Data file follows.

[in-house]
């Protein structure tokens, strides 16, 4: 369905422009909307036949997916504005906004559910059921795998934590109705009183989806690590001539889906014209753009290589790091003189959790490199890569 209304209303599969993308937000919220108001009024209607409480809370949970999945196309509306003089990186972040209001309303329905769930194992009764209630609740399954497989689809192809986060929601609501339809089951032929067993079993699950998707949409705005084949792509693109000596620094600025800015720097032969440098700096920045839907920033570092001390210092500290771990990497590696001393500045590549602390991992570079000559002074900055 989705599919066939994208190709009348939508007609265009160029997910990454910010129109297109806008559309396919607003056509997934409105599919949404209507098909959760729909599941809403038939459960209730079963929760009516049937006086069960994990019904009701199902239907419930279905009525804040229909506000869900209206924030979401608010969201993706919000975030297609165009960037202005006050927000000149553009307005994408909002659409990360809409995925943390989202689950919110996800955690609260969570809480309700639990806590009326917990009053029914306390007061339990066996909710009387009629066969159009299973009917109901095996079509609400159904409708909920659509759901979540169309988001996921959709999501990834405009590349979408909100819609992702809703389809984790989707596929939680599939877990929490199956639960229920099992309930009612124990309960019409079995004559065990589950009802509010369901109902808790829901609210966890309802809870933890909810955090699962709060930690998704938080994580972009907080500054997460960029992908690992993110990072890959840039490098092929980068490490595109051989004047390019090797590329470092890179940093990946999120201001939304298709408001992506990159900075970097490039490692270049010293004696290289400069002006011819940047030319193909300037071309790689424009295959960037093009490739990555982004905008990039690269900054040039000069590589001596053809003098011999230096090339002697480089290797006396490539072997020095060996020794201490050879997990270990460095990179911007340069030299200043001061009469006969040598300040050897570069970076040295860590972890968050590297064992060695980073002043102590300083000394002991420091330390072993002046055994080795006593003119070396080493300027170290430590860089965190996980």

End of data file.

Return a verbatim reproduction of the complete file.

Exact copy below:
[in-house]
């Protein structure tokens, strides 16, 4: 369905422009909307036949997916504005906004559910059921795998934590109705009183989806690590001539889906014209753009290589790091003189959790490199890569 209304209303599969993308937000919220108001009024209607409480809370949970999945196309509306003089990186972040209001309303329905769930194992009764209630609740399954497989689809192809986060929601609501339809089951032929067993079993699950998707949409705005084949792509693109000596620094600025800015720097032969440098700096920045839907920033570092001390210092500290771990990497590696001393500045590549602390991992570079000559002074900055 989705599919066939994208190709009348939508007609265009160029997910990454910010129109297109806008559309396919607003056509997934409105599919949404209507098909959760729909599941809403038939459960209730079963929760009516049937006086069960994990019904009701199902239907419930279905009525804040229909506000869900209206924030979401608010969201993706919000975030297609165009960037202005006050927000000149553009307005994408909002659409990360809409995925943390989202689950919110996800955690609260969570809480309700639990806590009326917990009053029914306390007061339990066996909710009387009629066969159009299973009917109901095996079509609400159904409708909920659509759901979540169309988001996921959709999501990834405009590349979408909100819609992702809703389809984790989707596929939680599939877990929490199956639960229920099992309930009612124990309960019409079995004559065990589950009802509010369901109902808790829901609210966890309802809870933890909810955090699962709060930690998704938080994580972009907080500054997460960029992908690992993110990072890959840039490098092929980068490490595109051989004047390019090797590329470092890179940093990946999120201001939304298709408001992506990159900075970097490039490692270049010293004696290289400069002006011819940047030319193909300037071309790689424009295959960037093009490739990555982004905008990039690269900054040039000069590589001596053809003098011999230096090339002697480089290797006396490539072997020095060996020794201490050879997990270990460095990179911007340069030299200043001061009469006969040598300040050897570069970076040295860590972890968050590297064992060695980073002043102590300083000394002991420091330390072993002046055994080795006593003119070396080493300027170290430590860089965190996980």